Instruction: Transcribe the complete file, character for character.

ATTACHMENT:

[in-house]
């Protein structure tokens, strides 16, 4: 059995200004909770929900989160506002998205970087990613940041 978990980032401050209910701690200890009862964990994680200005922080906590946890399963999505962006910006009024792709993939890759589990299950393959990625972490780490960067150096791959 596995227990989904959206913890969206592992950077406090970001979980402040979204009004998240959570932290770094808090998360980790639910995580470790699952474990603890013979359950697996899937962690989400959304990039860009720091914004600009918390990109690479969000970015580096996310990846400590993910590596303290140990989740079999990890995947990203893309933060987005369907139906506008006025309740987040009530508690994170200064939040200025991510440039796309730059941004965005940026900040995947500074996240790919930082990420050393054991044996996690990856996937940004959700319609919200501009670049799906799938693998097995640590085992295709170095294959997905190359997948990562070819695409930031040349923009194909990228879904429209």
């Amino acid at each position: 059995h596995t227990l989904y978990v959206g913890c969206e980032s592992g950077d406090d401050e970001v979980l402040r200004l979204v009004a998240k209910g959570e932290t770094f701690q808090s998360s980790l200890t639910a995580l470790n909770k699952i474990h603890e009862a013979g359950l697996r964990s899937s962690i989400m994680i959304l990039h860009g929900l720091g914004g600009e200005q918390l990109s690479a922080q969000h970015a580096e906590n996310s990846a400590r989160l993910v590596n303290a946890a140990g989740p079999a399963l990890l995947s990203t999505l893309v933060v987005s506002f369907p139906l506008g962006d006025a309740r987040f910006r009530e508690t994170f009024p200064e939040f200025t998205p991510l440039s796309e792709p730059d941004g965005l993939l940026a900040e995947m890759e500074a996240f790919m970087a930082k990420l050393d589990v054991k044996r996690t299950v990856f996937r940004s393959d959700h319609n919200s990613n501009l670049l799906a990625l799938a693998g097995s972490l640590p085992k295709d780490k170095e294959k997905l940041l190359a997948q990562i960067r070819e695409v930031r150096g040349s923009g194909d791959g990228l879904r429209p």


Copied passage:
[in-house]
């Protein structure tokens, strides 16, 4: 059995200004909770929900989160506002998205970087990613940041 978990980032401050209910701690200890009862964990994680200005922080906590946890399963999505962006910006009024792709993939890759589990299950393959990625972490780490960067150096791959 596995227990989904959206913890969206592992950077406090970001979980402040979204009004998240959570932290770094808090998360980790639910995580470790699952474990603890013979359950697996899937962690989400959304990039860009720091914004600009918390990109690479969000970015580096996310990846400590993910590596303290140990989740079999990890995947990203893309933060987005369907139906506008006025309740987040009530508690994170200064939040200025991510440039796309730059941004965005940026900040995947500074996240790919930082990420050393054991044996996690990856996937940004959700319609919200501009670049799906799938693998097995640590085992295709170095294959997905190359997948990562070819695409930031040349923009194909990228879904429209």
């Amino acid at each position: 059995h596995t227990l989904y978990v959206g913890c969206e980032s592992g950077d406090d401050e970001v979980l402040r200004l979204v009004a998240k209910g959570e932290t770094f701690q808090s998360s980790l200890t639910a995580l470790n909770k699952i474990h603890e009862a013979g359950l697996r964990s899937s962690i989400m994680i959304l990039h860009g929900l720091g914004g600009e200005q918390l990109s690479a922080q969000h970015a580096e906590n996310s990846a400590r989160l993910v590596n303290a946890a140990g989740p079999a399963l990890l995947s990203t999505l893309v933060v987005s506002f369907p139906l506008g962006d006025a309740r987040f910006r009530e508690t994170f009024p200064e939040f200025t998205p991510l440039s796309e792709p730059d941004g965005l993939l940026a900040e995947m890759e500074a996240f790919m970087a930082k990420l050393d589990v054991k044996r996690t299950v990856f996937r940004s393959d959700h319609n919200s990613n501009l670049l799906a990625l799938a693998g097995s972490l640590p085992k295709d780490k170095e294959k997905l940041l190359a997948q990562i960067r070819e695409v930031r150096g040349s923009g194909d791959g990228l879904r429209p």